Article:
Adjusting averages for the eight states with the three-month forecasts adds a little heat but increases total rainfall, too. The result is a projected yield just over 176 bpa, less than two-tenths under the projection after the planting progress adjustment. That’s not enough to affect the price outlook materially.

December futures remain in an uptrend some 40 cents off late February lows, pointing to a test of $4.9675 highs on May 15. Breaking through the $5 barrier opens potential for $5.15 to $5.65, the top of the contract’s run last summer. That seems like some pretty heavy lifting, with the dollar expected to stay strong, which adds some headwinds.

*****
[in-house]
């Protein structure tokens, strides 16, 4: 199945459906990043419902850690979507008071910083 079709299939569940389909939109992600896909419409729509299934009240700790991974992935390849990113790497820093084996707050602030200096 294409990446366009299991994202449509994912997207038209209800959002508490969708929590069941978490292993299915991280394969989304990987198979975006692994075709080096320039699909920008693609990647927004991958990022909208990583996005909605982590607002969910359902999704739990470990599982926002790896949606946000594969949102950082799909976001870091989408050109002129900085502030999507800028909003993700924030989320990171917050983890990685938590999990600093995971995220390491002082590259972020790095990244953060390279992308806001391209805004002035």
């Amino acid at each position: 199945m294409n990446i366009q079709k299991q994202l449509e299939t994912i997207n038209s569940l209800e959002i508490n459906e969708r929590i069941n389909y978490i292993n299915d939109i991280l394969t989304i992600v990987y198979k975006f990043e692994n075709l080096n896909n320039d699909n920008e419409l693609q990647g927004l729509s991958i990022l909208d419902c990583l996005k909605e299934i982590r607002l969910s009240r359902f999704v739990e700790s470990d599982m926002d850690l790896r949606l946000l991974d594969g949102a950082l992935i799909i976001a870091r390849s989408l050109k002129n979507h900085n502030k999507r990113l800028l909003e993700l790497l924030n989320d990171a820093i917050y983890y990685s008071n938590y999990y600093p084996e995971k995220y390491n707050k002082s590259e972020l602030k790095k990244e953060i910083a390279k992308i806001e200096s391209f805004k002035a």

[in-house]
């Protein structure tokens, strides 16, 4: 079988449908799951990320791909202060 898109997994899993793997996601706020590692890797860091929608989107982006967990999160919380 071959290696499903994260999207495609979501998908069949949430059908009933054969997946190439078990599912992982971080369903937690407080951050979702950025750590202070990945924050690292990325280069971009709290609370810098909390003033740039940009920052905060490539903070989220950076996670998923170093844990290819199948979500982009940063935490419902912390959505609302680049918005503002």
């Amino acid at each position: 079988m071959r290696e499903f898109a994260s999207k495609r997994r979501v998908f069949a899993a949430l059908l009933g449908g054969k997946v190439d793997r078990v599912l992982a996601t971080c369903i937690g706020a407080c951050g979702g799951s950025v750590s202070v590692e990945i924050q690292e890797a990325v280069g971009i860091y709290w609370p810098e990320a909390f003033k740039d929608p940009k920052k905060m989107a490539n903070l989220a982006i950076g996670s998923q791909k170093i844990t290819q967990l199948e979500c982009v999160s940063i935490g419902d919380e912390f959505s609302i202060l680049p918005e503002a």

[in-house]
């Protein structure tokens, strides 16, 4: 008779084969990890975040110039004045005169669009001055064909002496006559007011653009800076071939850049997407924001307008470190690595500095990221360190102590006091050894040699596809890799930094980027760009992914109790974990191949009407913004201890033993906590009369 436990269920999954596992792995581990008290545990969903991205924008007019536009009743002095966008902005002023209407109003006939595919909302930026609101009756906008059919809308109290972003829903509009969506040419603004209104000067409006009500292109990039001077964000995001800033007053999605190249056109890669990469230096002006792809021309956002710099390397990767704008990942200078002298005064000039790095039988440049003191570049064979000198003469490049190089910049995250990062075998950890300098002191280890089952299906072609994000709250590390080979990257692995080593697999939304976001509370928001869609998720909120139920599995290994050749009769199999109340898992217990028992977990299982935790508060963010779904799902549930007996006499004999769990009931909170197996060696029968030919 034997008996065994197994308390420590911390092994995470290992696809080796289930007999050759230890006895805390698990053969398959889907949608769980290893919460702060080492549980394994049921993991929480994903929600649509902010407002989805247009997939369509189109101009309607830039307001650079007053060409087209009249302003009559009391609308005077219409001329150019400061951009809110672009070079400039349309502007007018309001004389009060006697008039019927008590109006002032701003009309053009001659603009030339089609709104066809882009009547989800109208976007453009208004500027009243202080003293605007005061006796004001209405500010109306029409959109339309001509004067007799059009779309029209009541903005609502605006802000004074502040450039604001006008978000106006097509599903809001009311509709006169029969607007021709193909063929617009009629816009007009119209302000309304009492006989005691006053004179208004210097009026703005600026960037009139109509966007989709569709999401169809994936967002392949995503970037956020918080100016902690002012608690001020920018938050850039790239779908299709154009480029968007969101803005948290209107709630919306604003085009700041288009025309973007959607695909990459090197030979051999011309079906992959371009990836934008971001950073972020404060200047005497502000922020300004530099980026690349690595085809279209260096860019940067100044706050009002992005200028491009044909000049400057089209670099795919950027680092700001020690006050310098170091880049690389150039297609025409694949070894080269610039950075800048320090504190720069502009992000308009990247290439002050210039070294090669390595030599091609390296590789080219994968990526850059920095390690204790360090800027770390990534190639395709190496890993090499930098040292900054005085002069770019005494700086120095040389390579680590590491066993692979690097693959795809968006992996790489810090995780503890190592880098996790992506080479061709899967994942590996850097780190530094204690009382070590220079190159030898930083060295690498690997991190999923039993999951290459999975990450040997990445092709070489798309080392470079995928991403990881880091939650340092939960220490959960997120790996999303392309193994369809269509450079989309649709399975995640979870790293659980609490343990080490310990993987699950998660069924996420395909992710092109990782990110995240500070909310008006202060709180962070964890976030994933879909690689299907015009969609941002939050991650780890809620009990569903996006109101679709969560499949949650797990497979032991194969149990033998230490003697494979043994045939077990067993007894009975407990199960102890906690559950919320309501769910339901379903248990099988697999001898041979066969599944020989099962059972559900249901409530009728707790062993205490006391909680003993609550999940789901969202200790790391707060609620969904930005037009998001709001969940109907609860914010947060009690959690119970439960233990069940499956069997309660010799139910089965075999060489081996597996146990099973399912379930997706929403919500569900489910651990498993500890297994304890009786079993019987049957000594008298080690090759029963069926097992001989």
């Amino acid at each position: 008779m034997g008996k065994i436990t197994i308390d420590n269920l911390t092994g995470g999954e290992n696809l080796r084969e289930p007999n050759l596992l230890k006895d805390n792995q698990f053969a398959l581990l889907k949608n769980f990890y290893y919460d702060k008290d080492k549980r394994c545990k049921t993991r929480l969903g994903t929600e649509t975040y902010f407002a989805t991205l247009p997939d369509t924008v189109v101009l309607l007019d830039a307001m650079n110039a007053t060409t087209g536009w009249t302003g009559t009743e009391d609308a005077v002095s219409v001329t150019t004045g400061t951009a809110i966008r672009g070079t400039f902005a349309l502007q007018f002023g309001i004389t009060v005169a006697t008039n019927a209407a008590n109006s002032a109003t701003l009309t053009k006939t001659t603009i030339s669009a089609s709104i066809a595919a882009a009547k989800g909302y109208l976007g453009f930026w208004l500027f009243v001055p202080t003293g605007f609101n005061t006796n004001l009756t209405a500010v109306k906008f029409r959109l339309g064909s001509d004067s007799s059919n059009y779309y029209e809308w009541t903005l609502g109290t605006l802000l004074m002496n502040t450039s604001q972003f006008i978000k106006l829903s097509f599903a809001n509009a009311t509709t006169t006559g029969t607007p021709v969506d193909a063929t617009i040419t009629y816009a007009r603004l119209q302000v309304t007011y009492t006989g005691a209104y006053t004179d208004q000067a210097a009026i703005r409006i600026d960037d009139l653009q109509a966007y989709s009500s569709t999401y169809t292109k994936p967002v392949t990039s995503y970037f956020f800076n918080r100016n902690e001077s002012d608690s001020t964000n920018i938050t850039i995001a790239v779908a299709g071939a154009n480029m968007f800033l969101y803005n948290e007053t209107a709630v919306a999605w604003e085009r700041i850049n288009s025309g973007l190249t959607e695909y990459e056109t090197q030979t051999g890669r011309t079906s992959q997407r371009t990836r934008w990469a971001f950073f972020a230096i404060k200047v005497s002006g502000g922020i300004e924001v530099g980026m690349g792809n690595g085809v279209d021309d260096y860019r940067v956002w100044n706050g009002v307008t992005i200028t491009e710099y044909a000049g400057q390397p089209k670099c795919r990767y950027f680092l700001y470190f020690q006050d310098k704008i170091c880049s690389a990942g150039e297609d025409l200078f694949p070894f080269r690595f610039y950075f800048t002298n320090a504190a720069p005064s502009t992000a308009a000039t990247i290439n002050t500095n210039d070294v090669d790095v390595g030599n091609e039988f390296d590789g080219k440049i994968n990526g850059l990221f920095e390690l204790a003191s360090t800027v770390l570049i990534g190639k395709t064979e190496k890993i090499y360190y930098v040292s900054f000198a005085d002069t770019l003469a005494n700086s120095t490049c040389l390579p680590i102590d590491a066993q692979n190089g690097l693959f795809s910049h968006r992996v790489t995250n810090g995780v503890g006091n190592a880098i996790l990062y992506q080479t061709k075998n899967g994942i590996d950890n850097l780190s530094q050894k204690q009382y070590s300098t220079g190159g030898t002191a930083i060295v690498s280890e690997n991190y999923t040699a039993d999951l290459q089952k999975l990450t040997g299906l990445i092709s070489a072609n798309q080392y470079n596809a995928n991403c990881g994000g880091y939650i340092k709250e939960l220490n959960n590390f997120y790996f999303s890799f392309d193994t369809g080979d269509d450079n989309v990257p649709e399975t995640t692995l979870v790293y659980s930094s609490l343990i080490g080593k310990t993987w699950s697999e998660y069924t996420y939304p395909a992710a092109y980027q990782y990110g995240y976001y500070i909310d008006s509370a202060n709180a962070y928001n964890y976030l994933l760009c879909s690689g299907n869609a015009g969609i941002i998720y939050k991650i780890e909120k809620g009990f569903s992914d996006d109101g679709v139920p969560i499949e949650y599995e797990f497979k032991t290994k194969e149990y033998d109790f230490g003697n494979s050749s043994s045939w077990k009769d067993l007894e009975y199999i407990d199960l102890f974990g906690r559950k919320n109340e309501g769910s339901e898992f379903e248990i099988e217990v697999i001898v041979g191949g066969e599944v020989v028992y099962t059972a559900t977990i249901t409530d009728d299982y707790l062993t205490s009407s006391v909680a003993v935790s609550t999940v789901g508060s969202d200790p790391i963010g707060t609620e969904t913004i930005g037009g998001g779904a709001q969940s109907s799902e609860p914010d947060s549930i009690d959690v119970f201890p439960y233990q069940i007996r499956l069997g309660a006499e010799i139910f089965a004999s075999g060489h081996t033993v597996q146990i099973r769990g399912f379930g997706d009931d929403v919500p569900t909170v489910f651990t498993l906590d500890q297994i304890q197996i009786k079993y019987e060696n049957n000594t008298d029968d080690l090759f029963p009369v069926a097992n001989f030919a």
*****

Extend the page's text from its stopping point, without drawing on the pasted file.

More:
Much of the March-May rally came from big speculators buying back huge bearish bets against corn, though they started selling again in the latest week. Getting a leg higher likely will take these hedge funds jumping in with both barrels blazing. Craft your marketing strategies now so you don’t get caught in the crossfire If that happens.

Weather rallies are fun to talk about in theory, but in practice taking advantage of these opportunities without shooting yourself in the foot is another matter.

About the Author(s)

Bryce Knorr

Contributing market analyst, Farm Futures

Bryce Knorr first joined Farm Futures Magazine in 1987. In addition to analyzing and writing about the commodity markets, he is a former futures introducing broker and Commodity Trading Advisor. A journalist with more than 45 years of experience, he received the Master Writers Award from the American Agricultural Editors Association.